Saturday, October 29, 2016

The Head Gasket Chronicles

I started the head gasket project the other day. I have learned a few things.


Popped open the hood and was greeted with this.

6.6 Liter Duramax turbo diesel motor. An impressive powerplant.

Holy crap, I'm in over my head.

Seriously... What was I thinking? I don't even know what half that stuff in there is much less does or what it plugs into.


OK, don't panic. Take a deep breath and focus on what you do know. Let's start with something simple. We'll take out the batteries. Unintended electric shocks suck. Hell, intended ones probably do too, but stupidity has a price. Sorry, where was I?

Batteries. Yes, two of them. Freaking truck can't just be simple.

Let's do this.

Easy to access, lots of room. Came right out.

This won't be so bad, just take it one step at a time and take lots of pictures.  Let's take out the other battery.

That one looks a little more packed in there. Still, just a battery. 

 Stinking thing is bolted down in there. Won't move at all.

That bolt down there is a problem.

 The bolt requires a long extension to reach it.

I don't have a long extension.

Thus endeth day 1.  One whole battery removed.  This isn't going to be easy.

Time to head in and work a shift. Back tomorrow.


After the stutter of day one, we stopped at Harbor Freight on the way to work and picked up a ratchet extension set. HA!  Take that problem. Not dealing with that mess again.

Where was I?

Oh yeah, battery.

Come right out when you take that bolt off.

What's next? Let's take off something big, just to feel like we're making progress.

How about...
Yeah, that part looks big and relatively easy to get out.

BLAMMO! Success. 
Damn, what next? Let's start moving along here.

How about that big thing that says 6.6 Liter on it? That would really look like I'm accomplishing something.

Wait, it's held in by those weird Torx screws.

I don't have any of those screwdrivers.


Maybe I'll get some wires unhooked. Those things are laying all over the place.

Just have to remember to take lots of pictures about where they run and which thing-ee attaches to what deal-ee, right?

Maybe if I add some pointing fingers, that would help.

Green one goes on top.  Max was taking pictures

Look at those pointing fingers.

Excellent pointy-ness.
Alas, the paying gig calls. Luckily, I know more about being an ER nurse than about being a diesel mechanic. I only get an hour or two before work on work days.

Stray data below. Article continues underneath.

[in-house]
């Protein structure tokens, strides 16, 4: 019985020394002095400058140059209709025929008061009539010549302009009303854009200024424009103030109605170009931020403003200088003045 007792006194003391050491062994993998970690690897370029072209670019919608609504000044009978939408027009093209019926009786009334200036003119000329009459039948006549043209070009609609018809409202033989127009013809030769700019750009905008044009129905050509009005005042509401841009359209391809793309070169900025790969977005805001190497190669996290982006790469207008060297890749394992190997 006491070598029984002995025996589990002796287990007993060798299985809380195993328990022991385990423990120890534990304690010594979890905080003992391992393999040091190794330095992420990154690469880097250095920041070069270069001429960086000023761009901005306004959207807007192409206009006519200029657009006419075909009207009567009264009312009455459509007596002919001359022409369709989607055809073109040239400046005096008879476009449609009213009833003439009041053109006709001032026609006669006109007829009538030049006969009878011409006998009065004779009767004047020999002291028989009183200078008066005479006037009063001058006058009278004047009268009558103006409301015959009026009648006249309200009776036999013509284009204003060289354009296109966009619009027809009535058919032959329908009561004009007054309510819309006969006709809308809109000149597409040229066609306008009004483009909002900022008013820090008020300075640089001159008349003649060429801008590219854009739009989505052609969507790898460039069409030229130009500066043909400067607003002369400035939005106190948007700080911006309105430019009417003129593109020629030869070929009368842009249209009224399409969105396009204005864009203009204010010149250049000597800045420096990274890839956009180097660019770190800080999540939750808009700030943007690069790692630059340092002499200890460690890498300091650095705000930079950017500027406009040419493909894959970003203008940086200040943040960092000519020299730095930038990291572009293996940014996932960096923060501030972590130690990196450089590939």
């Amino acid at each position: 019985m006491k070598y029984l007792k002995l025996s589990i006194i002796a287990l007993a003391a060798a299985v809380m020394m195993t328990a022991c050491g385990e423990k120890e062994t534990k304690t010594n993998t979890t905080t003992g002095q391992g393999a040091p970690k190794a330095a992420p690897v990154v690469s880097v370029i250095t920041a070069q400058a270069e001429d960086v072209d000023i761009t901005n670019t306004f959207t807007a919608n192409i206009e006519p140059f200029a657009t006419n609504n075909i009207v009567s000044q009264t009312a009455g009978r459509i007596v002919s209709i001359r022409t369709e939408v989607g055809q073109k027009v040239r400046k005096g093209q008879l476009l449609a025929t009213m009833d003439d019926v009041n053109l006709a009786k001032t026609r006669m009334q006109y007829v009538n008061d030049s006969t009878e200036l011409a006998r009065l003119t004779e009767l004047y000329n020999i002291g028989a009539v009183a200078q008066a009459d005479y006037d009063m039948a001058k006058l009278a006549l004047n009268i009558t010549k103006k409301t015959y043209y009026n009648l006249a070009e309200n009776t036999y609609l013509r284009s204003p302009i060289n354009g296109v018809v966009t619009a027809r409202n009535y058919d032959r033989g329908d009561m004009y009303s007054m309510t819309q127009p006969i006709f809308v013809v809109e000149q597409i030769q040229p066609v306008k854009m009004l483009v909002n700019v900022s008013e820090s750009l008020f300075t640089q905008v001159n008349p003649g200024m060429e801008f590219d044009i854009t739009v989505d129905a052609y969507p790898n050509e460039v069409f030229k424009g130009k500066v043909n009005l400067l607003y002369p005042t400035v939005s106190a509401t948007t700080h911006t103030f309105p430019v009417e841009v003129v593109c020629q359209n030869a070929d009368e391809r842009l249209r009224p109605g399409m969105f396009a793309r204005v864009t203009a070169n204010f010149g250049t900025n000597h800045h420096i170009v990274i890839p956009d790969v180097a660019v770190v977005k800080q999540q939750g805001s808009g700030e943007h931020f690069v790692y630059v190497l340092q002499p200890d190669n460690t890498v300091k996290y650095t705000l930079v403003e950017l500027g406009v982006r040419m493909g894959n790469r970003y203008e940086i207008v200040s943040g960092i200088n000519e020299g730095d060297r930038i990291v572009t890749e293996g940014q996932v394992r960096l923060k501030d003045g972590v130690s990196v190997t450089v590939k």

Off to work.


The previous day saw another trip to Harbor Freight to get some Torx screwdrivers. Now I could get the 6.6 Liter thing off!

And, I had the day off, so I had all day to work on the truck.

Except for Max's final flag football game, can't miss that.

Oh yeah, and the Halloween/birthday party the kids are going to.

So, I've got an hour or two to work on the truck.

This will never end.

Oh well, on to it.

I needed to pull off the radiator fan shroud. But, there are these obnoxious plastic rivet things holding them in that I don't want to break. And, there is this metal block attached to the driver's side of the shroud and it's got a nifty wiring harness attached to it.

It looked important, so I thought I'd keep it.  I managed to pull the clips and get it off.

I flipped it over.

Hmm. They named it Allison.  Weird.

I used my new Torx screwdrivers to undo a few screws and got my 6.6 liter sign off. Looks like it feeds into the air intake above the turbo.

I'm sure it has a technical name, but I call it the 6.6 Thing.

Then, it was time to unlace the wiring loom from the top of the engine. It went places and had connectors that hooked up to places. I figured I should take lots of pictures.

For the most part, I left out the pointy fingers. I didn't want to confuse the lay-people out there.

This plug here is on top of the AC compressor

A better picture of these two without the pointy fingers.

Don't forget this one on the alternator

This one from the grounding bracket ends on top of the uhhh, thing. I should probably look that up

A pointy finger for the back of the alternator

And this little guy going onto this metal tube.